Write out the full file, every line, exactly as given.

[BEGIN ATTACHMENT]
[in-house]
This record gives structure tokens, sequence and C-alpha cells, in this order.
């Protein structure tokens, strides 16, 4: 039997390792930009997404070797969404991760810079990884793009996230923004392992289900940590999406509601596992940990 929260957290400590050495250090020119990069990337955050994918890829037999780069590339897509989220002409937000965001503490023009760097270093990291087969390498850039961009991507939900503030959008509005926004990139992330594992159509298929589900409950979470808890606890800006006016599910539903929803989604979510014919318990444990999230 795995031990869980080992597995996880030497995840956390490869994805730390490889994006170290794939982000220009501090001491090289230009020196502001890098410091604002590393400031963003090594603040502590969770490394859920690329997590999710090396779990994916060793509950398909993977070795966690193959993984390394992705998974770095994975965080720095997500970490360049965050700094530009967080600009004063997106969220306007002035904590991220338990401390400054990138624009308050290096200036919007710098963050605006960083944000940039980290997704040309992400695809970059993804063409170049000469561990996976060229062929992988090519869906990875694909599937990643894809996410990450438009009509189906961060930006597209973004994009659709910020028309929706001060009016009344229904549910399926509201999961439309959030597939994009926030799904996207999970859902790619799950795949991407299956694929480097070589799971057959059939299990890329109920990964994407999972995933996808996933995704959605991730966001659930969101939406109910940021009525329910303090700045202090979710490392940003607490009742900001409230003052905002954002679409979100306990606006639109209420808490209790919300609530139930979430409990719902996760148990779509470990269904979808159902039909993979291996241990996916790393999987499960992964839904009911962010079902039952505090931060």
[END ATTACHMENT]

[in-house]
This record gives structure tokens, sequence and C-alpha cells, in this order.
């Protein structure tokens, strides 16, 4: 039997390792930009997404070797969404991760810079990884793009996230923004392992289900940590999406509601596992940990 929260957290400590050495250090020119990069990337955050994918890829037999780069590339897509989220002409937000965001503490023009760097270093990291087969390498850039961009991507939900503030959008509005926004990139992330594992159509298929589900409950979470808890606890800006006016599910539903929803989604979510014919318990444990999230 795995031990869980080992597995996880030497995840956390490869994805730390490889994006170290794939982000220009501090001491090289230009020196502001890098410091604002590393400031963003090594603040502590969770490394859920690329997590999710090396779990994916060793509950398909993977070795966690193959993984390394992705998974770095994975965080720095997500970490360049965050700094530009967080600009004063997106969220306007002035904590991220338990401390400054990138624009308050290096200036919007710098963050605006960083944000940039980290997704040309992400695809970059993804063409170049000469561990996976060229062929992988090519869906990875694909599937990643894809996410990450438009009509189906961060930006597209973004994009659709910020028309929706001060009016009344229904549910399926509201999961439309959030597939994009926030799904996207999970859902790619799950795949991407299956694929480097070589799971057959059939299990890329109920990964994407999972995933996808996933995704959605991730966001659930969101939406109910940021009525329910303090700045202090979710490392940003607490009742900001409230003052905002954002679409979100306990606006639109209420808490209790919300609530139930979430409990719902996760148990779509470990269904979808159902039909993979291996241990996916790393999987499960992964839904009911962010079902039952505090931060």